You know, at some point, it may not be worth the battle. I have 2 that have struggled with writing (some dyslexia going on) - literally not remembering how to write the letter. I have one that doesn't struggle, but he doesn't always start the letters where I've taught him - just like your kid, his capital M starts on the line. But, he remembers how the letters look, and for the most part follows the general way I've taught him. I would continue to work with her, sitting by her. I would also make a chart (StartWrite software is one I love, but there are also free worksheet generators out there) for her to reference. I've put one on all my kids desks, and at the table we work at - and I let them look at it as much as they want. Basically, it shows the starting dot and which way to go from there if it isn't obvious.

-Trish
Trish - Wife to Phil, Mom to Toni(18), Charlie(14), and Trent(14)
2014-2015 - AHL, CTG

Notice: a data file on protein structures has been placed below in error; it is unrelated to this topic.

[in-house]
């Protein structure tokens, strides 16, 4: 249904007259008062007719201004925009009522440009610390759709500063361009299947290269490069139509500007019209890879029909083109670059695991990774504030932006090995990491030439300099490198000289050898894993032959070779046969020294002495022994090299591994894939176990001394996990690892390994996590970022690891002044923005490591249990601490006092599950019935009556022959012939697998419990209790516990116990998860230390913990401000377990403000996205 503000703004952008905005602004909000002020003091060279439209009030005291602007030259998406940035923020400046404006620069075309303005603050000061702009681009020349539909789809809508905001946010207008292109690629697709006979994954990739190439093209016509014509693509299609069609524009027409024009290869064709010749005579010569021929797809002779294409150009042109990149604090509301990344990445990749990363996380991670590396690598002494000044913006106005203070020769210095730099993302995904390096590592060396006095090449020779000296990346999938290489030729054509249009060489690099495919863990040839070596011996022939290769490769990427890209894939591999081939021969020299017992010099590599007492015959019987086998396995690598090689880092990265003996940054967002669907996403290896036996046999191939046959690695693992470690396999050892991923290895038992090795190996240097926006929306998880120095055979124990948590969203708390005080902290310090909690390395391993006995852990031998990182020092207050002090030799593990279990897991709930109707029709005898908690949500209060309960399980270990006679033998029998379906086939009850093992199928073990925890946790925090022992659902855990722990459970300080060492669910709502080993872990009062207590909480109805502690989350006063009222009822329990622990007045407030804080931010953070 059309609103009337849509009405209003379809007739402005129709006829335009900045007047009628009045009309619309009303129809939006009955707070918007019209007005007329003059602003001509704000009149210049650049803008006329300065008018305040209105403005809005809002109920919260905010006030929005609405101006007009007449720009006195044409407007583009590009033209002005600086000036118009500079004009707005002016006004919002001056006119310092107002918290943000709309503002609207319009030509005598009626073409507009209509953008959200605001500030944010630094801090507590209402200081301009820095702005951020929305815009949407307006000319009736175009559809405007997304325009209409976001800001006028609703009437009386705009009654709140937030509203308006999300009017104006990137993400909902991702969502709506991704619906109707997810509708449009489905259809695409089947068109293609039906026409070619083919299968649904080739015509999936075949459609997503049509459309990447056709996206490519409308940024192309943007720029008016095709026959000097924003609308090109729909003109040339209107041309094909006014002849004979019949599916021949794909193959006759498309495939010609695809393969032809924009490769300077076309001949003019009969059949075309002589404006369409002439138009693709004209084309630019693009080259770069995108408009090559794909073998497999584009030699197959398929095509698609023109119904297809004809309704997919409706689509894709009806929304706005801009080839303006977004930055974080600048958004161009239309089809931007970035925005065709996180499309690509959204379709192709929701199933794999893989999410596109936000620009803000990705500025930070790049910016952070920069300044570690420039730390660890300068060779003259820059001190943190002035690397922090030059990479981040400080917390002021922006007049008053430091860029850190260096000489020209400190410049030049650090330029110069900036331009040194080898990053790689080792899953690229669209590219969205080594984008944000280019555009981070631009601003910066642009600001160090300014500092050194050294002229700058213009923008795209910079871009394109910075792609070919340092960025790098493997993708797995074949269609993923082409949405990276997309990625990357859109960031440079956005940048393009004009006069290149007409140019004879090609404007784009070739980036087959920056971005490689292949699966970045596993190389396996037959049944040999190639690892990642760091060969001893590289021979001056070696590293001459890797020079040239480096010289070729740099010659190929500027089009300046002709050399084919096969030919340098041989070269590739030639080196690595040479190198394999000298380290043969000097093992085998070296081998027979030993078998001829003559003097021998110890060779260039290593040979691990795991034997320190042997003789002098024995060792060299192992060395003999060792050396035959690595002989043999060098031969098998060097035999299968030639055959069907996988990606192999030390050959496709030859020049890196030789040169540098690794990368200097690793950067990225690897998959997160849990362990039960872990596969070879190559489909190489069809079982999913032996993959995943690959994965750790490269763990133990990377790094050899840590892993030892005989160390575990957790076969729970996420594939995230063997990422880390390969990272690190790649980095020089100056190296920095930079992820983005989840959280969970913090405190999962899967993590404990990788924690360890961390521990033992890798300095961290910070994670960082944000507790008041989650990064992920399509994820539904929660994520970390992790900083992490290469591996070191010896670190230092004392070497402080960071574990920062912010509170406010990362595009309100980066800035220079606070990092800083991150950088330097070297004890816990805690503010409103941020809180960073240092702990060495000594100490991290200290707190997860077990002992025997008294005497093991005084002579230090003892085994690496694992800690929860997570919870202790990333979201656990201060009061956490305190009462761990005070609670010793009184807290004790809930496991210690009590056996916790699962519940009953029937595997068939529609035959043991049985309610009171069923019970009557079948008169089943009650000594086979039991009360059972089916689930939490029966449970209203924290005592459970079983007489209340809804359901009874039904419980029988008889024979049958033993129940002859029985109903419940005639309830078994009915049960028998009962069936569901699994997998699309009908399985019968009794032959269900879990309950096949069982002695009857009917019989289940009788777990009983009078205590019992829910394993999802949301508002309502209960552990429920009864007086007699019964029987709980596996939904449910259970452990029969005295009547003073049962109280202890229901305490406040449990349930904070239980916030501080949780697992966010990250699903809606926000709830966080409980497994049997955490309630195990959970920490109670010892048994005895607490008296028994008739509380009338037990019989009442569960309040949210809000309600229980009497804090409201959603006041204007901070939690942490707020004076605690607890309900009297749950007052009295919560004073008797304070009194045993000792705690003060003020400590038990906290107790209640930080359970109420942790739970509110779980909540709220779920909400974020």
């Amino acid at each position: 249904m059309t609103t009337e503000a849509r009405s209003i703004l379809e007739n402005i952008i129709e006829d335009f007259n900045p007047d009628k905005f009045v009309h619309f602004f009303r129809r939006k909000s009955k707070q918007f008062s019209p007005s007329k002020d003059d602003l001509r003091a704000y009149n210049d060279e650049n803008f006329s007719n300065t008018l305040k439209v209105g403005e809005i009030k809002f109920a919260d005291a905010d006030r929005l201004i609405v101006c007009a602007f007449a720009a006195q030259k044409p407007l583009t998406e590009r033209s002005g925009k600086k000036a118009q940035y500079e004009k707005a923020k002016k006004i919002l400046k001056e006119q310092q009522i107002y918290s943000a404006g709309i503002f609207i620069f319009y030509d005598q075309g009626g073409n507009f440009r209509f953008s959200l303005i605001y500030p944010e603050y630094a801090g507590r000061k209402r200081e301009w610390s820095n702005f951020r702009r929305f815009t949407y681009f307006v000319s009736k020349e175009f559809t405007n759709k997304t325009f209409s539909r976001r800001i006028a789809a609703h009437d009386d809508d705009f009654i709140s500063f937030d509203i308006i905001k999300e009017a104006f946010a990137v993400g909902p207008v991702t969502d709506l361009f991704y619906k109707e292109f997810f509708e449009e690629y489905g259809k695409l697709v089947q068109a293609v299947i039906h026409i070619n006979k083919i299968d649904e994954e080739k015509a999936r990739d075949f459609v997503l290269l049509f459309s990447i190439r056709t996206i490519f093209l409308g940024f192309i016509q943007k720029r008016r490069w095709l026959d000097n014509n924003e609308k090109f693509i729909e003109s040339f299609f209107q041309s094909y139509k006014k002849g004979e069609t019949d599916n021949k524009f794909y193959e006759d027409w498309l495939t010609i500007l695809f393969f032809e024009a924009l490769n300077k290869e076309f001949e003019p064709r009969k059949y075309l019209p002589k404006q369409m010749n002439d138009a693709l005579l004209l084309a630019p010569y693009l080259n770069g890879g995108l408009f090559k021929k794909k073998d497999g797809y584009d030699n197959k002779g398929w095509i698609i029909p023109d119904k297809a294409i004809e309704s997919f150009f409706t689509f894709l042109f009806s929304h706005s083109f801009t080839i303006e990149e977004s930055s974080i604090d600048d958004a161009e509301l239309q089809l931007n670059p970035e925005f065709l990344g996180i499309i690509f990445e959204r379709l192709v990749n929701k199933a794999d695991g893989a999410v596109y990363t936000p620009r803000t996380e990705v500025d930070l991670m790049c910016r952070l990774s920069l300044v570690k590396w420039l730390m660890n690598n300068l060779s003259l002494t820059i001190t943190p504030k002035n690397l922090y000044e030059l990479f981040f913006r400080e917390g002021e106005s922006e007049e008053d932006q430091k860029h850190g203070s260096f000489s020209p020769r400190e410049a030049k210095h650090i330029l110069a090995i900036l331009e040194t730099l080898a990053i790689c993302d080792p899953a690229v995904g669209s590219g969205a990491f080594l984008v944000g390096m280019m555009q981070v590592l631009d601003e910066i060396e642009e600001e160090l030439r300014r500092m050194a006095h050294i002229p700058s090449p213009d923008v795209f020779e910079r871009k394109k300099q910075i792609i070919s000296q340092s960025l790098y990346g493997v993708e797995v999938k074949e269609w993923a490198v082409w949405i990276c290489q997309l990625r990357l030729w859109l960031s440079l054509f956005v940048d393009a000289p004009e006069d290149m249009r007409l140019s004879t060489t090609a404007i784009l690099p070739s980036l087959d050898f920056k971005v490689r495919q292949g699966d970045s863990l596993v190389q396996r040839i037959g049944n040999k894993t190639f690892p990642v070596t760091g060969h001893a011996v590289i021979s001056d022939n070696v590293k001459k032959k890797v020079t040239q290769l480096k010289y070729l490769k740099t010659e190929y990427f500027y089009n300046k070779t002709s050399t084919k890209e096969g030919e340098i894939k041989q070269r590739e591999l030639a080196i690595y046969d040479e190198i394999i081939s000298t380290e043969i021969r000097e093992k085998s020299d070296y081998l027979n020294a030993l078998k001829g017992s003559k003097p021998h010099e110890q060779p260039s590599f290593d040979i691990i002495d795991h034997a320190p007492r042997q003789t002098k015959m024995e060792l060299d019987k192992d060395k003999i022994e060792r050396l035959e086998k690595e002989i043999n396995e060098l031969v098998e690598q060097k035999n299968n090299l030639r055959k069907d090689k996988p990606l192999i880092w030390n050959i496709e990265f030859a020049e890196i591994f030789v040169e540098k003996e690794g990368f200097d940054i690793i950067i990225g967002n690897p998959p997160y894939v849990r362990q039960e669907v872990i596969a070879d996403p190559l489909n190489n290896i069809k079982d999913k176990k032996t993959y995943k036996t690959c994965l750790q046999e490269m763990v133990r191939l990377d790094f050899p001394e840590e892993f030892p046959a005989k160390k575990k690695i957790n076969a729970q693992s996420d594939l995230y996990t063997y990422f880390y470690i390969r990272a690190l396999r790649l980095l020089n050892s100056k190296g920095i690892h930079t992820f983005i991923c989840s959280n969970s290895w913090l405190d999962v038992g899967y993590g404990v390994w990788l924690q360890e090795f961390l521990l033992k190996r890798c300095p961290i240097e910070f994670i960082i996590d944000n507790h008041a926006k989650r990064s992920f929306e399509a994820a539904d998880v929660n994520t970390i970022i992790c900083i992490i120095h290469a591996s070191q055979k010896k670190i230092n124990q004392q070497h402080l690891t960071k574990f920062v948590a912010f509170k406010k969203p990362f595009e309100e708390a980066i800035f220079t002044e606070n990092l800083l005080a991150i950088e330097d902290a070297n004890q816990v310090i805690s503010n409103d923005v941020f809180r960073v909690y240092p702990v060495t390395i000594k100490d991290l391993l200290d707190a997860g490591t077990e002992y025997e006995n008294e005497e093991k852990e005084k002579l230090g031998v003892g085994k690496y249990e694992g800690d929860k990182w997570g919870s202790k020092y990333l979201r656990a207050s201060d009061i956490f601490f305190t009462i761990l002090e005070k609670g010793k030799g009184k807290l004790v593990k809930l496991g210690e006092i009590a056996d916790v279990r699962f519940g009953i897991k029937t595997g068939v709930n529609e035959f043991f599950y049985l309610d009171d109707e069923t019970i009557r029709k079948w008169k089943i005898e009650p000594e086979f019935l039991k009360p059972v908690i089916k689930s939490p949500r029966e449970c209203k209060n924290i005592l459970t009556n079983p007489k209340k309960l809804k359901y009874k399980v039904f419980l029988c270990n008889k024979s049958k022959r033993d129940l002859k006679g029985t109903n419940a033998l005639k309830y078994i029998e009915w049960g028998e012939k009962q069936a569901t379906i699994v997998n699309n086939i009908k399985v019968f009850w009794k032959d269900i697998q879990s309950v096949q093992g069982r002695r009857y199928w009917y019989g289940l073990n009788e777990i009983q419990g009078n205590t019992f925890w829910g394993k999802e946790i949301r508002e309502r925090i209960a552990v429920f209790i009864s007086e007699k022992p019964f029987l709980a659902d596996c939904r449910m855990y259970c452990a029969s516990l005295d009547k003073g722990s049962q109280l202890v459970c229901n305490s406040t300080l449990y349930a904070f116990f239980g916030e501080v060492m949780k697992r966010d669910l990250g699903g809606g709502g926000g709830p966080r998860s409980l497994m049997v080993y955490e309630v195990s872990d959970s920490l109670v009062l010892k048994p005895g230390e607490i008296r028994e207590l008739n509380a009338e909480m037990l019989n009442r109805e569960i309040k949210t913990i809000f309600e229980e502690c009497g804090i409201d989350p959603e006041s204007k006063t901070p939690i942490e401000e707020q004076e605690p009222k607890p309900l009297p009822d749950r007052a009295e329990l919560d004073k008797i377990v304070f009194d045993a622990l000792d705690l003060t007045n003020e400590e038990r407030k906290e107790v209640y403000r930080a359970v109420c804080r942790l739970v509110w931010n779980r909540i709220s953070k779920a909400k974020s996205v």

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Mom2theteam
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Re: Handwriting question, MFW K

Unread post by Mom2theteam » Tue Apr 17, 2012 10:42 am

This is really a great question! My 6 year old who is finishing up K does the same. He doesn't have great handwriting, but it isn't bad either. But, he doesn't form them correctly a lot of the time. Some he does, but definitely not all. Starting at the bottom instead of the top is a very common thing he does, especially with anything with circles, like o's or a's. When we are doing handwriting exercises, I sit with him and correct him. But, when his is writing for fun, I don't say much unless I'm sitting right there. I wondered if it was a big deal, but figured we would just keep working on it. I'm sure not everyone forms their letters exactly right. I know I don't hold my pencil the ideal way. Handwriting has been a struggle for him since the beginning. It was very hard to get him to hold his pencil properly. He does okay with grip now, but I still have to correct it at times. I just feel like this is something that is going to take a little longer for him to get. However, I'm very interested to see what the BTDT moms say. :-)